Nathan Lyon’s 2017 comeback reaches a peak in Brisbane

Off-spinner has turned career around culminating in fine first Test display at Gabba

Nathan Lyon took three wickets as England were bowled out for 195 in their second innings. Photograph: Ryan Pierse/Getty

Nathan Lyon took three wickets as England were bowled out for 195 in their second innings. Photograph: Ryan Pierse/Getty

 

A year ago at the Gabba, Nathan Lyon morphed into the least likely cult hero with wicketkeeper Matthew Wade’s ‘Nice Garry’ catch cry suddenly the soundtrack of the Australian summer. But the naff meme masked that the off-spinner’s international career was in near-terminal decline over a disastrous two-month period. His confidence was shot.

After taking just three wickets at 60 apiece against a rampaging South African outfit early, a back page headline screamed of the 540 wicketless balls he had delivered in professional cricket. If not for an injury to Steve O’Keefe, he was set for the scrapheap then and there.

By the time Brisbane rolled around for a day-night affair, Australia were set to play four quicks at Lyon’s expense until he was given a late reprieve. The attention was on the standing ovations he was receiving from the boozed after-dark Gabba crowd, but a return of 2 for 139 across the Test did little to quiet internal noise that mattered much more.

To Melbourne at Boxing Day, he woke to another back page on the final day of that Test citing senior sources stating that he was about to be discarded for real this time. On cue, he bowled his best spell of the series that afternoon to save his skin, but it was cold comfort.

Fast forward to now, Lyon is the talk of Brisbane town for all the right reasons, playing a defining role in three of the four days in this Ashes opener. On Sunday, he reached a new milestone in this his annus mirabilis, claiming his 50th then 51st wicket across a spell that made Australia’s position infallible.

A lot was made of how England’s brains trust worked over the local batsmen in their first innings, but Lyon’s set-up of Mark Stoneman was equally savvy. The over before the lethal delivery, the off-spinner slipped in an arm-ball; an invariably underrated weapon in any spinners kit. Sure enough, minutes later the opener was probing tentatively outside the off-stump in case of the straight one coming again. It didn’t, Steve Smith doing the rest at slip.

Nathan Lyon bowls during day four at the Gabba. Photograph: Jason O’Brien/PA
Nathan Lyon bowls during day four at the Gabba. Photograph: Jason O’Brien/PA

Of note was how high on Stoneman’s bat the ball collected the edge. On average through the match, according to CricViz, Lyon pitched his deliveries 50cm shorter than his opposing number Moeen Ali, allowing him to earn prodigious bounce alongside, at times, some massive turn. The latter did Dawid Malan, who could do little to deny a sumptuous off-break that turned from outside the leg-stump across the left-hander, also landing in Smith’s hands.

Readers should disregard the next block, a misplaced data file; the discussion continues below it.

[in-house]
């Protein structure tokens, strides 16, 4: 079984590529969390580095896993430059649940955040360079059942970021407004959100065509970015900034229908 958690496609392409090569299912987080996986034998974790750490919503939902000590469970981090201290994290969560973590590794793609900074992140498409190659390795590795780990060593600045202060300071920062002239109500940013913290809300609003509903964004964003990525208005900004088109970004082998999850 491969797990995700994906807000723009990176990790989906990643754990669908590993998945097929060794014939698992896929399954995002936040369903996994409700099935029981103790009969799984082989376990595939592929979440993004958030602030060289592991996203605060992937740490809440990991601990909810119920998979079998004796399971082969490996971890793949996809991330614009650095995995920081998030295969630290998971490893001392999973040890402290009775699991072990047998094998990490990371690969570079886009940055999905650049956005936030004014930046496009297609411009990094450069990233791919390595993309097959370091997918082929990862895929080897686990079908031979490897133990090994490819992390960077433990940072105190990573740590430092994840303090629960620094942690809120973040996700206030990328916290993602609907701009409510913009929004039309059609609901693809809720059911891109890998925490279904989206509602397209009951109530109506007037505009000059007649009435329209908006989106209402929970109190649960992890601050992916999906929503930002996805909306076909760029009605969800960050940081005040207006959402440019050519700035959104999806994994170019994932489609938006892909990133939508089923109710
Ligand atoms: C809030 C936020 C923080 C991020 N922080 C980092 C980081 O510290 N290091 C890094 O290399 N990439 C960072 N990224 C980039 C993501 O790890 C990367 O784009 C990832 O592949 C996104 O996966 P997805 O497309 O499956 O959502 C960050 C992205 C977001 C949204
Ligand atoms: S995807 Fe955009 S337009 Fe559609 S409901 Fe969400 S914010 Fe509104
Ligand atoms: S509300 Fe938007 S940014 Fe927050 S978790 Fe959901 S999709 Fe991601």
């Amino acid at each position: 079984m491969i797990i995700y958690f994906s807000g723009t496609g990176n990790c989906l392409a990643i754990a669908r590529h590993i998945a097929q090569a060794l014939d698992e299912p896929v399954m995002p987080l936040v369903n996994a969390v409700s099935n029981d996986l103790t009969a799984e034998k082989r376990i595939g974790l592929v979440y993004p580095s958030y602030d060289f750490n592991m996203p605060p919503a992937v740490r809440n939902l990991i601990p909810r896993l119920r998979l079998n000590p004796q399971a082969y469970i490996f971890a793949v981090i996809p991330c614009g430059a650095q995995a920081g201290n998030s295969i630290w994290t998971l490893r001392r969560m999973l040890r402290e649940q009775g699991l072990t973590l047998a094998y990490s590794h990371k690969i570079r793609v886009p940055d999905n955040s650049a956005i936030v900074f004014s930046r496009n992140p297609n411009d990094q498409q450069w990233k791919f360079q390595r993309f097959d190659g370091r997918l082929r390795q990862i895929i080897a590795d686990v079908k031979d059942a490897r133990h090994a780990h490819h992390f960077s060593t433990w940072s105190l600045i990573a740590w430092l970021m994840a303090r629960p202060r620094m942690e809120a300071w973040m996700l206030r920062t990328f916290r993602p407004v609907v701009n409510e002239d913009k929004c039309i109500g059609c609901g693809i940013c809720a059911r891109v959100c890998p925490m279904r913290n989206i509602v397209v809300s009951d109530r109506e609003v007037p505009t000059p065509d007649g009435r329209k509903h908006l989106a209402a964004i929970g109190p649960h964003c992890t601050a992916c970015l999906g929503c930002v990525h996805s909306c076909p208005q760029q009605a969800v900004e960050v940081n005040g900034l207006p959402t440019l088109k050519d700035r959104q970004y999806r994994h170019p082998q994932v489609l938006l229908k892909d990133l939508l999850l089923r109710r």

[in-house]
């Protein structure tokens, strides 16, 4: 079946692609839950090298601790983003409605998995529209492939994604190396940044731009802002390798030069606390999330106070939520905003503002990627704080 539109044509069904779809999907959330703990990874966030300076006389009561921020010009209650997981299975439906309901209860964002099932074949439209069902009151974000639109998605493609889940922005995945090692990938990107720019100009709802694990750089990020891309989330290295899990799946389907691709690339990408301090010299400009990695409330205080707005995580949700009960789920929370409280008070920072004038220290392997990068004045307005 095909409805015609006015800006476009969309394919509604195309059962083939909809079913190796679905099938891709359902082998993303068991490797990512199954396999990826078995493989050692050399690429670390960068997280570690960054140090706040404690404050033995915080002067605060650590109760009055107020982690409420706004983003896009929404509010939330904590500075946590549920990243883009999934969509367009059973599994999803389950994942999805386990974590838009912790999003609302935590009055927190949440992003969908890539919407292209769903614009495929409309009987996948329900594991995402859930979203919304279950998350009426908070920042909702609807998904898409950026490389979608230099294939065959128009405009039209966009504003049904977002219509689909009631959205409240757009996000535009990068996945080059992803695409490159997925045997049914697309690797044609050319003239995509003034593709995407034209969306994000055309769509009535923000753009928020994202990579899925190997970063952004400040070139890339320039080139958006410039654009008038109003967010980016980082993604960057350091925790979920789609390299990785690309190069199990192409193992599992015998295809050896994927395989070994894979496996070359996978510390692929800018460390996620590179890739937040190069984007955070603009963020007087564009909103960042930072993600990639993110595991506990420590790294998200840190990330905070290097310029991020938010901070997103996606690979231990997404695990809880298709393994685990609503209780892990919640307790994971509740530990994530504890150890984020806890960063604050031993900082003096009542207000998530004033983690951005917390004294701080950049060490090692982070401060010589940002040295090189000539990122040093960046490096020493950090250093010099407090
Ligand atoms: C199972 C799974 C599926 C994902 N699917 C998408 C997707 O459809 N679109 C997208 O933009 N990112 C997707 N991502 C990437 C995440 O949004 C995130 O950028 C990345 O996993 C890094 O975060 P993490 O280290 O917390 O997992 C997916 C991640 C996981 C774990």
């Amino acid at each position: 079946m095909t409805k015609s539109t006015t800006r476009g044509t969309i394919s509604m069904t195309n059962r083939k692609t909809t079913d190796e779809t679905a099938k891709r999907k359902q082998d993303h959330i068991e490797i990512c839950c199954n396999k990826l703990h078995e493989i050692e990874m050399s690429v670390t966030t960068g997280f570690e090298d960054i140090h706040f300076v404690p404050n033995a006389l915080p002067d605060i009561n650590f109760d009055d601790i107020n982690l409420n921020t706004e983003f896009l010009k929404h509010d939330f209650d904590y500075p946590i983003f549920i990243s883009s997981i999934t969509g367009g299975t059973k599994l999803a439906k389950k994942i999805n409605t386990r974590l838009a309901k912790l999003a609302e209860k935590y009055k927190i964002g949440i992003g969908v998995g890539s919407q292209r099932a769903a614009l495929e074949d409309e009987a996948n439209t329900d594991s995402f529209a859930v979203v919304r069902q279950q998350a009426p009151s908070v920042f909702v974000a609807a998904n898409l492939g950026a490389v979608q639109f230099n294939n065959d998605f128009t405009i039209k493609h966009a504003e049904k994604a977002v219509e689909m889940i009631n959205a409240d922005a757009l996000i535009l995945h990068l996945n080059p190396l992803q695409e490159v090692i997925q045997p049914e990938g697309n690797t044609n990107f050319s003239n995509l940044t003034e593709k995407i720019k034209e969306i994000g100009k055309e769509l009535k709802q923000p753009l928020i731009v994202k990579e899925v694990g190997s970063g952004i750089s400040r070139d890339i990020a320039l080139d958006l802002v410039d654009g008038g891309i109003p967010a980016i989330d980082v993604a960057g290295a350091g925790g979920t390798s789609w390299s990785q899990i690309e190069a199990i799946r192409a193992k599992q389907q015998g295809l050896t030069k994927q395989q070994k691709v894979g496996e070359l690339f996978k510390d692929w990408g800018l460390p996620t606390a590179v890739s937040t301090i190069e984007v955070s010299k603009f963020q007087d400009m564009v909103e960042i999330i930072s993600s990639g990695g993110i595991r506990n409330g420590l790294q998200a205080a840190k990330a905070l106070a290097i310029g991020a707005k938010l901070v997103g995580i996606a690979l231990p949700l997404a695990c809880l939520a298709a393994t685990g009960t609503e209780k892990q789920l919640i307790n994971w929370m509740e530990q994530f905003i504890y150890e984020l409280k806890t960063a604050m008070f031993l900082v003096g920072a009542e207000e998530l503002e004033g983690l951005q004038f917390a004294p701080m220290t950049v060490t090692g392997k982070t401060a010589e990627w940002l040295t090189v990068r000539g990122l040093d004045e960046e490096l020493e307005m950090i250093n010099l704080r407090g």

The third southpaw to fall to Lyon was Moeen, the only visiting batsmen to really take him on at any stage this week. Extra spin brought his downfall too, missing when sweeping and dragging his back foot far enough for Tim Paine to complete a tidy stumping. However controversial the third umpire’s decision, the quality of the offering wasn’t in question.

Australia’s pace attack did what they do best to finish off the England lower order with their own venom. By Mitchell Starc’s assessment, the speed they are able to bowl at is set by Lyon’s dependability. “As a bowling unit it is great for us because he’s been bowling so well from one end it allows us to come from the other end in short and sharp spells and have a little bit of a break and come back and bowl at a decent pace,” he said after play. “He had a bit to say old Nathan over the last couple of weeks but he has backed it up.”

The jewel in the crown of Lyon’s 2017 has been his ability to consistently work over left-handers, winning their dismissals at a paltry 13 a pop. Overall, his 51 wickets puts him third on the list of all comers, but in fewer Tests than those currently ahead of him. It’s almost certain that he will lead the list by the time the Boxing Day Test has been run and won – a mighty achievement considering where his career was at when last singing Auld Lang Syne.

Lyon turned 30 last week – the age where modern finger spinners such as Graeme Swann and Rangana Herath really got motoring. As Phil Tufnell explains, for many of their craft this is when there is an understanding of how to make it work in response to things not going their way, as was the case so painfully for Lyon in 2016. “You can work out quickly where you need to make an adjustment,” he said. “Just like goalkeepers in football.”

At some stage in this series, Lyon will overtake Craig McDermott and move into sixth position for all Australian wicket-takers. But that won’t interest him – these things seldom do. He’ll be happy enough, as he says time and again, being part of a successful team. In Brisbane, Lyon successfully showed why his skill is just important to that objective as any of his fast-bowling colleagues. What a difference a year makes.

(Guardian service)

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